From British daily The Morning Star:
Ahead of his time
(Sunday 23 November 2008)
KARL DALLAS reads the inspiring life story of Sheffield poet, writer and lifelong socialist and activist Edward Carpenter.
EDWARD Carpenter was a man ahead of his time. Living from 1844 to 1929, he was a poet and writer and composer of the wonderful socialist hymn England Arise, a close friend of Walt Whitman [see also here] and Rabindranath Tagore and corresponded with people like Bernard Shaw, EM Forster, Annie Besant, Isadora Duncan, Havelock Ellis, Roger Fry, Mahatma Gandhi, James Keir Hardie [see also here], Jack London, William Morris, John Ruskin and Olive Schreiner.
An active homosexual at a time when Oscar Wilde was incarcerated in Reading jail for his proclivities, his writings on sexuality linked the personal with the political in a manner which prefigured the advances of the late 20th century and still have relevance today.
To do justice to the life of such a multifaceted, long-living personality is a mammoth task and Sheila Rowbotham has done a remarkable job of marshalling the available facts into a thick volume of nearly 600 pages.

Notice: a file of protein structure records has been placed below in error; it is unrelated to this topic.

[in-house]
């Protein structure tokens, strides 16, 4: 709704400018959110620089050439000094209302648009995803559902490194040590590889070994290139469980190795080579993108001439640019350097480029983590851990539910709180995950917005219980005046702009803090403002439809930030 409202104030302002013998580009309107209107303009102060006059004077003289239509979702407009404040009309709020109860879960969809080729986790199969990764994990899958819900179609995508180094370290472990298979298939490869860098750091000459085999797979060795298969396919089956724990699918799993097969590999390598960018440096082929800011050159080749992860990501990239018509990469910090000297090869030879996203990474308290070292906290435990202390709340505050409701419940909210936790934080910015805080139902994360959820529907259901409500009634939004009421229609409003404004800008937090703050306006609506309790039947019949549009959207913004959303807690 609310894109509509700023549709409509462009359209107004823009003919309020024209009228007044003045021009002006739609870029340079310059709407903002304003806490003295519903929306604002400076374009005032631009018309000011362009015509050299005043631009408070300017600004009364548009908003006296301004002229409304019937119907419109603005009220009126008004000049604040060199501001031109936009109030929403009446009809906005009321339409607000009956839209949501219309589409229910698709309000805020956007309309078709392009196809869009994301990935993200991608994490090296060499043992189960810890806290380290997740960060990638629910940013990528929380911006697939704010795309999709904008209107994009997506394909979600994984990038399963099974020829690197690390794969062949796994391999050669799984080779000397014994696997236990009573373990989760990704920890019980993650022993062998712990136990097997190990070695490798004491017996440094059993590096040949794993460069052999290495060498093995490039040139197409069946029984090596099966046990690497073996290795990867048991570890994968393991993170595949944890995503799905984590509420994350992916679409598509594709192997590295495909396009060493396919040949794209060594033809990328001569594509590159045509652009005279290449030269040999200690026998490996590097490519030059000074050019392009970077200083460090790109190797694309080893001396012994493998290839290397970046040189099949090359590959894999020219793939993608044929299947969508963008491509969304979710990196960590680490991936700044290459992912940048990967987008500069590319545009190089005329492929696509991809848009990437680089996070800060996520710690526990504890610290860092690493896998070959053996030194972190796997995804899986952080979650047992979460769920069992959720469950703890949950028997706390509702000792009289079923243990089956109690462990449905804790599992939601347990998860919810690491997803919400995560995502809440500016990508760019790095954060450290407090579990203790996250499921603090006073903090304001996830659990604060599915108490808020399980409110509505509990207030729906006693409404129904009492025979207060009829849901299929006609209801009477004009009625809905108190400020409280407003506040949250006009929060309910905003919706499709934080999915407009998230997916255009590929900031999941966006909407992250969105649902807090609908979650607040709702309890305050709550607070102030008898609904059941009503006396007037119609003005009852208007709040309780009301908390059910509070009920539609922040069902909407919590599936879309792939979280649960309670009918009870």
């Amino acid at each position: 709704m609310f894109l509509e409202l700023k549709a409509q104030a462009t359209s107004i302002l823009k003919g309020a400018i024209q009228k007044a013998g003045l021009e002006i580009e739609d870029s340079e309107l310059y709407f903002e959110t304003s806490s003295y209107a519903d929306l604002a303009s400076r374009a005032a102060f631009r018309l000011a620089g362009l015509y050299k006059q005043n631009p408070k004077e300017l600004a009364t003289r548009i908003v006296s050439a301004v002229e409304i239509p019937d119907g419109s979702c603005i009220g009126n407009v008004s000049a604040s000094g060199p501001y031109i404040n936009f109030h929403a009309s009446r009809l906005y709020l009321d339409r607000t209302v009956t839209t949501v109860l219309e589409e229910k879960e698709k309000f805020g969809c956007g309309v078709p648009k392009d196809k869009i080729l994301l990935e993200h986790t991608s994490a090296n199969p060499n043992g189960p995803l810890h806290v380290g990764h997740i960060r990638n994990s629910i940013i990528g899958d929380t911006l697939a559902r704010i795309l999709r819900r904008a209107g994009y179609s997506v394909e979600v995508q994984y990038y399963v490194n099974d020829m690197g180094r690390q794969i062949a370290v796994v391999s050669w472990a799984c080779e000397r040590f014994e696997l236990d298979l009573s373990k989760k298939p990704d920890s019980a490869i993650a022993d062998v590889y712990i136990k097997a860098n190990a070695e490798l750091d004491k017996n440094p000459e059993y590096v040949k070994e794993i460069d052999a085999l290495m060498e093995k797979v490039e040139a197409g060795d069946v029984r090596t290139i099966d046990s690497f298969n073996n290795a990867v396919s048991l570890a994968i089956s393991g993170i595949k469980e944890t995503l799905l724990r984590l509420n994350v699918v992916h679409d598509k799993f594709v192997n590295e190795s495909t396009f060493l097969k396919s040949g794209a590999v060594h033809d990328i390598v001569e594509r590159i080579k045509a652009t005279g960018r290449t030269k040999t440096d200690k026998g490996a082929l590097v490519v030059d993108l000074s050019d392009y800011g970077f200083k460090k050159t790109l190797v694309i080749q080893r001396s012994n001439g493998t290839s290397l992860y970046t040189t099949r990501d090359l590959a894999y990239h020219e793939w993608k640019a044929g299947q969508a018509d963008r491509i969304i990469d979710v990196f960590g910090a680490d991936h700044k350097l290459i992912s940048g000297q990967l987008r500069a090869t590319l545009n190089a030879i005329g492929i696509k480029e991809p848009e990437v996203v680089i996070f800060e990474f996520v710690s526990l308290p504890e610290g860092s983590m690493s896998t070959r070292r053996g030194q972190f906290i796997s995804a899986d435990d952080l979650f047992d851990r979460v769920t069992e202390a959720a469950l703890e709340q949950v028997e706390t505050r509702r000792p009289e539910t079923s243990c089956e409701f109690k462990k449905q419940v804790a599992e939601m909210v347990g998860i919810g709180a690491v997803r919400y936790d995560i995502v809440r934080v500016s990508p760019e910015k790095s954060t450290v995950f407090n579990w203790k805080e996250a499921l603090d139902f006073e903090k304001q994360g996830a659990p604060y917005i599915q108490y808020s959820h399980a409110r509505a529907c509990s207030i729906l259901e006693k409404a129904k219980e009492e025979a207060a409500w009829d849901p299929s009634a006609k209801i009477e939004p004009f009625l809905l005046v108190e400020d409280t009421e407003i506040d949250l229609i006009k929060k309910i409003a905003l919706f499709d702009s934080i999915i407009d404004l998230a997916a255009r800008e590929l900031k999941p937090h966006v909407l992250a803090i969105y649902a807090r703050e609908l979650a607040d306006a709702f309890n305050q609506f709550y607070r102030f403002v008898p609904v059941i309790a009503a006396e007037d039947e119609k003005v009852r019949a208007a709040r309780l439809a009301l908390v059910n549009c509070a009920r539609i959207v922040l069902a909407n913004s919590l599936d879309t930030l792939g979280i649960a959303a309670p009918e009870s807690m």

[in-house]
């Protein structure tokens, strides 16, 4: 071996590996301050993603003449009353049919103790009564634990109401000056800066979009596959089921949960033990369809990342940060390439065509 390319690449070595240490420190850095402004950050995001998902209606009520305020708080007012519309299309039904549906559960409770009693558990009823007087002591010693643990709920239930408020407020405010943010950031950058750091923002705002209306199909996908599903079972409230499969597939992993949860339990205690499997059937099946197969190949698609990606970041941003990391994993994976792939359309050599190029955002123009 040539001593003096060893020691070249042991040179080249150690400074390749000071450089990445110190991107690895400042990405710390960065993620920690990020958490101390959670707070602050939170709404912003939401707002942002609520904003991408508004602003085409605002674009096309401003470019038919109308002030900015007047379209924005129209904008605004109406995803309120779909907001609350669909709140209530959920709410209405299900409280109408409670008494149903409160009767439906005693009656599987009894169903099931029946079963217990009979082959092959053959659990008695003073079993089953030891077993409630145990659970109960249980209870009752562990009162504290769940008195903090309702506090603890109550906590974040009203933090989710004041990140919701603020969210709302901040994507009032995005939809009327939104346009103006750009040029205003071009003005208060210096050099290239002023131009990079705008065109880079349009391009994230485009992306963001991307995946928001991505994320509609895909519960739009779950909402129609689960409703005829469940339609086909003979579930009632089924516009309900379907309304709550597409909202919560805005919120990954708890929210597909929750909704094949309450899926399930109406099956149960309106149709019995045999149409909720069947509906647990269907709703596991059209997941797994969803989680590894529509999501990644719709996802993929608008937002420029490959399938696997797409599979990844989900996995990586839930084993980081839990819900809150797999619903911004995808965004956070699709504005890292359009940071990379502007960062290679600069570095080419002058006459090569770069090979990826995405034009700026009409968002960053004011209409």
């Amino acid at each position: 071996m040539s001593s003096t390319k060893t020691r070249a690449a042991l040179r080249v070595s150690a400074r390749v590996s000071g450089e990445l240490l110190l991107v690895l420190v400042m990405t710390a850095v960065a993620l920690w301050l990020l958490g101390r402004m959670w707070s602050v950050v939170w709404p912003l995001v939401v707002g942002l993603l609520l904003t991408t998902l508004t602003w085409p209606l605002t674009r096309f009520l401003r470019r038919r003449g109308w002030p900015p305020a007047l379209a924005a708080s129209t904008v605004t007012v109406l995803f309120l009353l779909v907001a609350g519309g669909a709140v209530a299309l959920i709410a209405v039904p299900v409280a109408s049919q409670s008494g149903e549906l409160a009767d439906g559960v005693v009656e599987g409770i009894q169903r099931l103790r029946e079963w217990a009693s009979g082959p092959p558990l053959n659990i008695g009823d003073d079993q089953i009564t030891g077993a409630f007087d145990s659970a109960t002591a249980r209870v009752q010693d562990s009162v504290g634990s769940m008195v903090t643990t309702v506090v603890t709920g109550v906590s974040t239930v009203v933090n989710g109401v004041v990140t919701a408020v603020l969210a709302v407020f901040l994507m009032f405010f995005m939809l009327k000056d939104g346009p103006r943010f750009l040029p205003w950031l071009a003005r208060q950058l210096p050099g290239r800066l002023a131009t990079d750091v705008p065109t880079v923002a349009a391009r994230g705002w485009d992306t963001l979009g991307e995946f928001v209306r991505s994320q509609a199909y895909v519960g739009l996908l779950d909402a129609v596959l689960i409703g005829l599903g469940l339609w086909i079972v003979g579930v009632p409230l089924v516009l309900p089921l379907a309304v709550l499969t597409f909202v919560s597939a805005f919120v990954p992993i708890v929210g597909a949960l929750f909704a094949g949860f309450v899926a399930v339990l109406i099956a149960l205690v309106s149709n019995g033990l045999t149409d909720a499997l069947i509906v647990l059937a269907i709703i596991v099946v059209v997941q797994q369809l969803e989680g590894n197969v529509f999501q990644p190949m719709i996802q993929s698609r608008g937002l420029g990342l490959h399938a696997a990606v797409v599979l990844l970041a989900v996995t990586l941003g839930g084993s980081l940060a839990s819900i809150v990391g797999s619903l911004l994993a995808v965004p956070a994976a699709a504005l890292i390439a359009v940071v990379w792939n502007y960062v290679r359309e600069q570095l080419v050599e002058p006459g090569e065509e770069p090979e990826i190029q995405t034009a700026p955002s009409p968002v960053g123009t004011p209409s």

A life of such complexity really needs some kind of a timeline in which to set his writings, which began in 1873 with a collection of juvenile poetry when he was 29 and extended to two years before his death at the age of 85 in 1929. Rowbotham’s story does not follow a strict chronology and it is hard to dredge up the basic facts of his birth, history and death from the book’s complexity.
But this is an inspiring story that Rowbotham tells very well.
I’ve known Carpenter’s name ever since we used to sing from his Chants Of Labour round the piano when I was still in short trousers and knew the broad outlines of his life. But Rowbotham offers up a great deal more, not only about the man himself but also how he managed to survive and propagate his views in a frequently oppressive environment.
Anyone wanting to know still more can consult the longer manuscript version of the book in the Sheffield Archives.
Another review of this biography is here.
Oscar Wilde and politics: here.
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